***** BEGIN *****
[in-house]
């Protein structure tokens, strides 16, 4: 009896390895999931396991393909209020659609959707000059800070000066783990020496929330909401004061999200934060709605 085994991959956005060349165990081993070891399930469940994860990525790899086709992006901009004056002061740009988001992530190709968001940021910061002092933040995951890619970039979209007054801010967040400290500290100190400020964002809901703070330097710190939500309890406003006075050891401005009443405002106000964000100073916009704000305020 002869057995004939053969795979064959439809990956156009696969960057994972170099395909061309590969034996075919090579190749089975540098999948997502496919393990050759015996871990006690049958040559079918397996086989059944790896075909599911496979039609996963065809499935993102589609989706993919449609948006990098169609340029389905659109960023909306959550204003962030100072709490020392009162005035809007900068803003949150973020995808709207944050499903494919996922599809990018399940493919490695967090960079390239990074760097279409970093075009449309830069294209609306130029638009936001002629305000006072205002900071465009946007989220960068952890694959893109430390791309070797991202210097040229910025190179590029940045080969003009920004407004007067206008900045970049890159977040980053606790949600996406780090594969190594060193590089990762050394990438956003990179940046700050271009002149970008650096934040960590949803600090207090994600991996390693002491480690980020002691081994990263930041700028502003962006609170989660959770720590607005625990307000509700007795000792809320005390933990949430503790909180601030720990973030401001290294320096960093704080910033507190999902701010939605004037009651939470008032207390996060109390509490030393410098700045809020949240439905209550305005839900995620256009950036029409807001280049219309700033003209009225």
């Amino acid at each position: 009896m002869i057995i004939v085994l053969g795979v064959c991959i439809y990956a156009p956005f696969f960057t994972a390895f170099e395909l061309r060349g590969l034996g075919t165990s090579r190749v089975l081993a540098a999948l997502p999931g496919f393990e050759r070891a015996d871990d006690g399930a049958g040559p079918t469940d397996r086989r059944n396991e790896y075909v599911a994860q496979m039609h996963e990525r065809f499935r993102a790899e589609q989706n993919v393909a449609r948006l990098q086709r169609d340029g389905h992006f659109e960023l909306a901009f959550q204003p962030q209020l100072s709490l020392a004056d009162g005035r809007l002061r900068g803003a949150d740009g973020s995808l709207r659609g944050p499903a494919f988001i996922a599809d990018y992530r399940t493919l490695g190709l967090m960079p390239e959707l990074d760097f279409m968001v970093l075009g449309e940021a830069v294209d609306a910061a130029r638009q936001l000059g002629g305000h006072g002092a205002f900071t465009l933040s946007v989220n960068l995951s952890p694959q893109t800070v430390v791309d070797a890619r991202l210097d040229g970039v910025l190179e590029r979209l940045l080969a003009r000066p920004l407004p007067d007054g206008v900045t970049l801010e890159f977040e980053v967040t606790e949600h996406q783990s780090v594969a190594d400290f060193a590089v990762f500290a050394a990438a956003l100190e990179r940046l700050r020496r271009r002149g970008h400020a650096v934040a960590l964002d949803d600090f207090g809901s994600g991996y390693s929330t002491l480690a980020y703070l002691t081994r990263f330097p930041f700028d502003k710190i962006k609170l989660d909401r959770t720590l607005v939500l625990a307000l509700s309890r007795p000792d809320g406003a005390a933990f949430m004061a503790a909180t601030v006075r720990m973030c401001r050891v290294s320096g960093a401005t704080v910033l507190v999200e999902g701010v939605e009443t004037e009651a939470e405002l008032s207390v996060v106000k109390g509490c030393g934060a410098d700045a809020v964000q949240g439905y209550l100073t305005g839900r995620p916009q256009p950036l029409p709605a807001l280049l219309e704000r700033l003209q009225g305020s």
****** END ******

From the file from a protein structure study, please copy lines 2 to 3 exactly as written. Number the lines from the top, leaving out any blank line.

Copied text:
């Protein structure tokens, strides 16, 4: 009896390895999931396991393909209020659609959707000059800070000066783990020496929330909401004061999200934060709605 085994991959956005060349165990081993070891399930469940994860990525790899086709992006901009004056002061740009988001992530190709968001940021910061002092933040995951890619970039979209007054801010967040400290500290100190400020964002809901703070330097710190939500309890406003006075050891401005009443405002106000964000100073916009704000305020 002869057995004939053969795979064959439809990956156009696969960057994972170099395909061309590969034996075919090579190749089975540098999948997502496919393990050759015996871990006690049958040559079918397996086989059944790896075909599911496979039609996963065809499935993102589609989706993919449609948006990098169609340029389905659109960023909306959550204003962030100072709490020392009162005035809007900068803003949150973020995808709207944050499903494919996922599809990018399940493919490695967090960079390239990074760097279409970093075009449309830069294209609306130029638009936001002629305000006072205002900071465009946007989220960068952890694959893109430390791309070797991202210097040229910025190179590029940045080969003009920004407004007067206008900045970049890159977040980053606790949600996406780090594969190594060193590089990762050394990438956003990179940046700050271009002149970008650096934040960590949803600090207090994600991996390693002491480690980020002691081994990263930041700028502003962006609170989660959770720590607005625990307000509700007795000792809320005390933990949430503790909180601030720990973030401001290294320096960093704080910033507190999902701010939605004037009651939470008032207390996060109390509490030393410098700045809020949240439905209550305005839900995620256009950036029409807001280049219309700033003209009225």
């Amino acid at each position: 009896m002869i057995i004939v085994l053969g795979v064959c991959i439809y990956a156009p956005f696969f960057t994972a390895f170099e395909l061309r060349g590969l034996g075919t165990s090579r190749v089975l081993a540098a999948l997502p999931g496919f393990e050759r070891a015996d871990d006690g399930a049958g040559p079918t469940d397996r086989r059944n396991e790896y075909v599911a994860q496979m039609h996963e990525r065809f499935r993102a790899e589609q989706n993919v393909a449609r948006l990098q086709r169609d340029g389905h992006f659109e960023l909306a901009f959550q204003p962030q209020l100072s709490l020392a004056d009162g005035r809007l002061r900068g803003a949150d740009g973020s995808l709207r659609g944050p499903a494919f988001i996922a599809d990018y992530r399940t493919l490695g190709l967090m960079p390239e959707l990074d760097f279409m968001v970093l075009g449309e940021a830069v294209d609306a910061a130029r638009q936001l000059g002629g305000h006072g002092a205002f900071t465009l933040s946007v989220n960068l995951s952890p694959q893109t800070v430390v791309d070797a890619r991202l210097d040229g970039v910025l190179e590029r979209l940045l080969a003009r000066p920004l407004p007067d007054g206008v900045t970049l801010e890159f977040e980053v967040t606790e949600h996406q783990s780090v594969a190594d400290f060193a590089v990762f500290a050394a990438a956003l100190e990179r940046l700050r020496r271009r002149g970008h400020a650096v934040a960590l964002d949803d600090f207090g809901s994600g991996y390693s929330t002491l480690a980020y703070l002691t081994r990263f330097p930041f700028d502003k710190i962006k609170l989660d909401r959770t720590l607005v939500l625990a307000l509700s309890r007795p000792d809320g406003a005390a933990f949430m004061a503790a909180t601030v006075r720990m973030c401001r050891v290294s320096g960093a401005t704080v910033l507190v999200e999902g701010v939605e009443t004037e009651a939470e405002l008032s207390v996060v106000k109390g509490c030393g934060a410098d700045a809020v964000q949240g439905y209550l100073t305005g839900r995620p916009q256009p950036l029409p709605a807001l280049l219309e704000r700033l003209q009225g305020s």